Exiting, enduring and innovating: Farm household adaptation to global zoonotic disease

Colin Anderson, S. M. McLachlan

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    20 Citations (Scopus)


    Bovine spongiform encephalopathy (BSE) has been found in 25 countries, costing billions of dollars in those affected economies, and has had profound social and environmental impacts at multiple scales of organization. As a global phenomenon, the impacts of BSE were mediated directly through the environment (animal and human health) but in Canada the indirect socioeconomic impacts of BSE were far more damaging, especially for farm households. Yet, very little research has been conducted on adaptation to the indirect impacts of global environmental change, such as those mediated through the market and governance. Our goal was to examine how farm households adapted to the Canadian BSE crisis in order to better understand rural adaptations to global zoonotic diseases and to agriculture-related global environmental change as a whole. We conducted our mixed methods research in 2004–2006. Data sources included 826 survey responses, 27 individual interviews and 12 group interviews with farmers and ranchers in western Canada. Factor analysis separated out responses into three general adaptation strategies: ‘innovating’ to pursue new opportunities; ‘enduring’ or adaptations that seek stability; and ‘exiting’ from beef production or agriculture altogether. Farm household and community level innovation was a crucial adaptive strategy in the absence of governmental and expert-based support. Enduring adaptations were important to farm household survival in the short term, yet “chronic enduring” can compromise long-term adaptive capacity. Farm exiting was highly problematic during the BSE crisis as these responses were largely unexpected and often left households more vulnerable. Government support at the farm level promoted stability, with little support provided for change-orientated adaptations. Effective farm adaptation will require support for all three types of adaptive strategies and ones that are both expert-based and grassroots in nature to enable farm households in their pursuit of pluriactive and multifunctional livelihood strategies.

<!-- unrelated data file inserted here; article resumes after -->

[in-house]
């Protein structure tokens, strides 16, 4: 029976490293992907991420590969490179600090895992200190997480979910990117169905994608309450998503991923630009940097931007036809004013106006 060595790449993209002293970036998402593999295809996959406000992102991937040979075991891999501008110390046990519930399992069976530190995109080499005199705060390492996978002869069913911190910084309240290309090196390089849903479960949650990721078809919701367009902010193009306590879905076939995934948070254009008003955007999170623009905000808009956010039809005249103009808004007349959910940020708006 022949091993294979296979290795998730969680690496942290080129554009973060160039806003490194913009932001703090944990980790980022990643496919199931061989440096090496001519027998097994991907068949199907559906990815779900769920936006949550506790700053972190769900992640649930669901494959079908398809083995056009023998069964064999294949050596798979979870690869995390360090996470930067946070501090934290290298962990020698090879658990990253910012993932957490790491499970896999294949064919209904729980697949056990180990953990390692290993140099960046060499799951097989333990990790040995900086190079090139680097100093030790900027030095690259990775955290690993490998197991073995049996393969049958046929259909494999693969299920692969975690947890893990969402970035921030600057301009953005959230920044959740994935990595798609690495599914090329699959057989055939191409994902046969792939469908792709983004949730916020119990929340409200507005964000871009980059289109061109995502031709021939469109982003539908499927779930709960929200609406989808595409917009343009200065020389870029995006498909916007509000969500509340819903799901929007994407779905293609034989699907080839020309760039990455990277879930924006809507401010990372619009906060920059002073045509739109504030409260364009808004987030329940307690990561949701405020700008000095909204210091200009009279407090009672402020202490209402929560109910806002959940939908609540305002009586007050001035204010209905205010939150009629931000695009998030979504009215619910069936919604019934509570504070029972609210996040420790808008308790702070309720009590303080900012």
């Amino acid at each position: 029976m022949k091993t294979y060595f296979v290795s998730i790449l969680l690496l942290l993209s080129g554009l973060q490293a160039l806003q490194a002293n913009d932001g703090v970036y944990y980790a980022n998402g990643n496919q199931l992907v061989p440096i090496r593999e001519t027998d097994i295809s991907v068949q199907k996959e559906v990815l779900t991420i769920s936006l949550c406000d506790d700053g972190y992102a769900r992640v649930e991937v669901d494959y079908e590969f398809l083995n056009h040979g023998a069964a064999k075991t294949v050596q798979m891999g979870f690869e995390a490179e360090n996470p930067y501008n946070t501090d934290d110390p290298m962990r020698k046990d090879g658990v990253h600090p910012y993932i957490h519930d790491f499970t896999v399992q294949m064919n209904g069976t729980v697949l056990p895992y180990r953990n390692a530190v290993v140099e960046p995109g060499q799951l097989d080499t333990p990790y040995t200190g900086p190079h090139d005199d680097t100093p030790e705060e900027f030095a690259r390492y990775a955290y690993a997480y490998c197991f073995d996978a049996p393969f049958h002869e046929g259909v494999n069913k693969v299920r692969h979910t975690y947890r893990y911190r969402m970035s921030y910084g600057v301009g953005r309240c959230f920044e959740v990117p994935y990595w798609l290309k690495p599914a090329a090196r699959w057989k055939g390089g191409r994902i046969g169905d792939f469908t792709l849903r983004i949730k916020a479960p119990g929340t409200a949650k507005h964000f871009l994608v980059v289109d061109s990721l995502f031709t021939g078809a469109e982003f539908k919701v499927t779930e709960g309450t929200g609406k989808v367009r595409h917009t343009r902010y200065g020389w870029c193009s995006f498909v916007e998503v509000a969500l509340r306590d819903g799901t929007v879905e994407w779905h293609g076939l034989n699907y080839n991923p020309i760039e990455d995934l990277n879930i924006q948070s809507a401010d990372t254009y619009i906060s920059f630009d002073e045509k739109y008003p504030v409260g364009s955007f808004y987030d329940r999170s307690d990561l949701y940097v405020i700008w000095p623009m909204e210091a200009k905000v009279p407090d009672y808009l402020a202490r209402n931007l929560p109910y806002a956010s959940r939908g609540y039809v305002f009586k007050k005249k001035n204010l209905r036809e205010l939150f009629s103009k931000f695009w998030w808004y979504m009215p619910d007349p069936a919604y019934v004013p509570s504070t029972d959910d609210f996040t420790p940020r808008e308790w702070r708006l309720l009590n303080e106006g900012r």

Original languageEnglish
    Pages (from-to)82-93
    Number of pages12
    JournalGlobal Environmental Change
    Issue number1
    Publication statusPublished - 2012


    • Adaptation
    • Bovine spongiform encephalopathy
    • Farm household
    • Global food system
    • Grassroots innovation
    • Zoonotic disease


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